High Racer Recumbent - Front Wheel Drive
Choose Your Color
|Front fork||Aluminium w/disc brake|
|Seat||FRP w/mesh pad . headrest|
|Handle bar||mini bar|
|Tiller||internal cable route|
|Front derailleur||Microshift R353B|
|Rear derailleur||Shimano Tiagra 10s|
|Crankset||FSA 50/39/30 170L|
|Cassette||Shimano Tiagra 11-32t|
|Wheelset||Performer R3800 Disc|
|Tires||700c x 23c|
|Brakes||REVER MCX02 Disc brake|
Bike Sizing & Fit Guide
*The components may change due to the availability.
If you are looking for a High Racer with front wheel drive, then here it is. One of the first questions you need to address is “Why a front wheel drive”? Rear wheel drives work really well, which is a wonder in itself, really, when you think about it. That great length of chain with its complicated cross-over of connections—courtesy of strategically placed idlers—does a great job. That’s mainly because the chain is, in itself a superbly efficient conduit of watts generated from legs to rear wheel. Still, there is a degree of inefficiency on account of the length that is not present when opting for a front wheel drive. Is this the difference—for you—that might make a difference? That’s pretty much a personal issue and the front wheel drive vs traditional rear wheel does come down to personal preferences.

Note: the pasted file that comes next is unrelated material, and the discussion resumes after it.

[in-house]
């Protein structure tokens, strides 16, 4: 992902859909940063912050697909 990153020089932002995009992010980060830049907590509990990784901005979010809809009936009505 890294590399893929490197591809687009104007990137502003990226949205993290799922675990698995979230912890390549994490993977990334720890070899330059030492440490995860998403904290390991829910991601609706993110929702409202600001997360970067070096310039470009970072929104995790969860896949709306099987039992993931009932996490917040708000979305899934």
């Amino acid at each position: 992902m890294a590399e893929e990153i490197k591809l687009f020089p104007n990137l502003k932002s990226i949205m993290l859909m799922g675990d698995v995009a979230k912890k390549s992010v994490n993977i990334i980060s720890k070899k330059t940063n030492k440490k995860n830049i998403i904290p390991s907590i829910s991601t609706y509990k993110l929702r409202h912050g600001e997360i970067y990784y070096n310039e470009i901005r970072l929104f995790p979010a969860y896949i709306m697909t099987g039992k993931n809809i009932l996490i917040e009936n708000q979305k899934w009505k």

Some general observations on the front wheel vs rear wheel drive situation. Obviously you’ll save some weight on the chain. Moreover the design is much simpler—you don’t have to account for all that chain. Another thing is that the sensation of riding is more direct. With the rear wheel drive there is some slack to be taken up when you apply force to the crank that is not present with the front wheel drive. Possibly the most significant “advantage” is virtual elimination of the “pogo” effect if you have suspension. You will probably appreciate the front wheel drive Zelus more in an area without any significant climbing involved. This is because front wheel traction on a wet steep grade when wet can be an issue—there can be occasional, fractional loss of traction due to the weight distribution and just the sheer degree of power that can be applied straight through the front wheel. This is not to say that you should discount this model in a hilly area. The 30/32t lowest ratio is there to take care of that—more on that below.
On the issue of shorter chain length and reduction in weight, we are using 7005 aircraft-grade aluminum. We also route the cables internally as much as possible, giving this high racer a cleaner look. The Tiagra 50/11t top gear ratio will get you wound up nicely; and the disc brakes will get you well and truly stopped when and where you need to. The lowest 30/32t gear will get you up those hills pretty much without a hitch.